How To Prevent Ransomware in 2017


In May 2017, a message greeted workers in the UK’s National Health Service (NHS): “Oops, your files have been encrypted!”

This is how malware known as WannaCry made its debut. With systems locked and critical files encrypted, medical offices closed and hospitals were left with no choice but to turn patients away. How did this happen? Security experts believe an NHS user clicked a link or opened a file they shouldn’t have. Others pointed the finger at the NHS’s network of outdated hardware and unsupported software as the main factor that rapidly increased the spread of WannaCry.

Spreading ransomware isn’t hard because it is easy and cheap to spread. In the case of WannaCry, it can infect connected systems without any user interaction. When it infects new systems, it “locks” the users files, demanding a fee to unlock them and give access back to the user. Given how quickly ransomware can spread, it can easily increase the pressure on an organization, like NHS, to pay. If all of their files are locked, and they have no disaster recovery plan, the only way to do business is to pay the fee and unlock the files.

Is healthcare more vulnerable to attacks?

Healthcare organizations are attractive targets to hackers because of the following:

  • Most healthcare organizations have older hardware, software and security systems
  • Easy to bypass security systems that are either outdated or misconfigured
  • The data healthcare organizations hold is extremely valuable – sensitive patient health records and personal information

How to stop ransomware infecting your organization:

Prevention is better than cure – especially when it comes to the security of your IT. Even if you are dealing with a tight budget, you don’t necessarily have to spend a lot to ensure your network remains free of attacks like WannaCry.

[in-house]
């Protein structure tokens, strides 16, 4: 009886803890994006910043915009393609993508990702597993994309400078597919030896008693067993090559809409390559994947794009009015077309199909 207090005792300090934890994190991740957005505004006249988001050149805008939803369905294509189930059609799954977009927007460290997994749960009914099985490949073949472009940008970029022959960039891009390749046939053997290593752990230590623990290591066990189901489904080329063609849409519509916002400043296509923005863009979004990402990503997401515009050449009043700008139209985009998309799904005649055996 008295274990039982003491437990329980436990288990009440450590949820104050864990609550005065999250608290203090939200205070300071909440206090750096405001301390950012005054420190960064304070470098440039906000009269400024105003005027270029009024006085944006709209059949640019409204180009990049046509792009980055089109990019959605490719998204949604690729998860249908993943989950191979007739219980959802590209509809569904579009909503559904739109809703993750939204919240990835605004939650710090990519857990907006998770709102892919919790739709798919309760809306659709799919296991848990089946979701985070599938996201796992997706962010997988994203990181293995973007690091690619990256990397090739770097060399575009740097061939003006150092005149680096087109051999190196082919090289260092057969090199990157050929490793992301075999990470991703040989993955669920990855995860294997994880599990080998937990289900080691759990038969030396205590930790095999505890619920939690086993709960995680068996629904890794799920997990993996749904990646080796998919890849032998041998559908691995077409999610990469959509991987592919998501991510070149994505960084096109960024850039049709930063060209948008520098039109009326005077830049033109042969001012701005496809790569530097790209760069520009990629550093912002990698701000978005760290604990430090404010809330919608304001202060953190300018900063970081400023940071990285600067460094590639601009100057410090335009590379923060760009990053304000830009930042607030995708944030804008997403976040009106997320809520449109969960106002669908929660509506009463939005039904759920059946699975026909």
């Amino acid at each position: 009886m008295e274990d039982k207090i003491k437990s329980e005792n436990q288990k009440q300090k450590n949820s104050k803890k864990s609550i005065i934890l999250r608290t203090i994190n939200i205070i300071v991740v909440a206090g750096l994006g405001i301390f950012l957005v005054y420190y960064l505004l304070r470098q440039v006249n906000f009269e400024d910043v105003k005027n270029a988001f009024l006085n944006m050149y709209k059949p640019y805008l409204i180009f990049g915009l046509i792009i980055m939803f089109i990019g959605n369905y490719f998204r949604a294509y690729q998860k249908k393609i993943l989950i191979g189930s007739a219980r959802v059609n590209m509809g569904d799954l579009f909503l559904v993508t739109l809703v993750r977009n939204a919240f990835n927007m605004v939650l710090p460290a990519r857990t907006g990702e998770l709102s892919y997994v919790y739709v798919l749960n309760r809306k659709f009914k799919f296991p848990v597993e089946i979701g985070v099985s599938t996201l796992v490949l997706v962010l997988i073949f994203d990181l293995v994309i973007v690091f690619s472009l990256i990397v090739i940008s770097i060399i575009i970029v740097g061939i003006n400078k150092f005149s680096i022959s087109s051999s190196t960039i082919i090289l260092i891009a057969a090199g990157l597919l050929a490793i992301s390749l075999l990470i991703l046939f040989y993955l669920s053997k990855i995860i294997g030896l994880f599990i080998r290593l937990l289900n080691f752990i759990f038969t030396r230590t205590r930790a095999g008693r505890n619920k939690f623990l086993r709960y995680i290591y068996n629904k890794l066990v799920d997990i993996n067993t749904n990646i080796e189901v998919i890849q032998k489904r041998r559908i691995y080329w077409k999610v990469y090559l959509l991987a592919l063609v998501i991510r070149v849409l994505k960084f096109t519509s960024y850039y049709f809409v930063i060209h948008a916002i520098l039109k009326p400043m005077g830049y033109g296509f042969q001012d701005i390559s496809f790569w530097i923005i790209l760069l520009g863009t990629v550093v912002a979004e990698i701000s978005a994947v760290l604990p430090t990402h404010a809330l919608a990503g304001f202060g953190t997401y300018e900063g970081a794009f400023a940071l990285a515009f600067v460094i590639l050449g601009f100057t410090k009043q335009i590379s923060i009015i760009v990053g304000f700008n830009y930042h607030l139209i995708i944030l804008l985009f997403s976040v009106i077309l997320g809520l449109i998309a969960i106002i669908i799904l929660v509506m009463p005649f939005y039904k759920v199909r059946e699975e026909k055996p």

Your users should be the first line of defense. If employees don’t know what to look for, how can you expect them to prevent an attack? Here are some tips for keeping your staff ready to defend:

  • Train your staff so they know how to identify phishing attacks that could contain malicious ransomware
  • Have a clear email security protocol that discourages users from clicking on suspicious links, attachments or emails
  • If a computer is infected, isolate it from the network and alert all staff

In addition you should have a disaster recovery and back-up plan in place. Should disaster strike, and your organization is attacked, a disaster recovery plan can mean the difference between paying thousands of dollars and shutting down or a few minutes of downtime and back to business as normal. Some general preventative measures include:

  • Running updated software with the latest security patches
  • Regularly back up your systems to physical sources and the cloud
  • Working with a Managed Service Provider to regularly check security
  • Hosted Exchange for email
  • Cloud based data storage

Ransomware is constantly evolving. As threats evolve so will the need to protect your business. Contact Datasmith to make sure your defense is strong and able to protect you against attacks.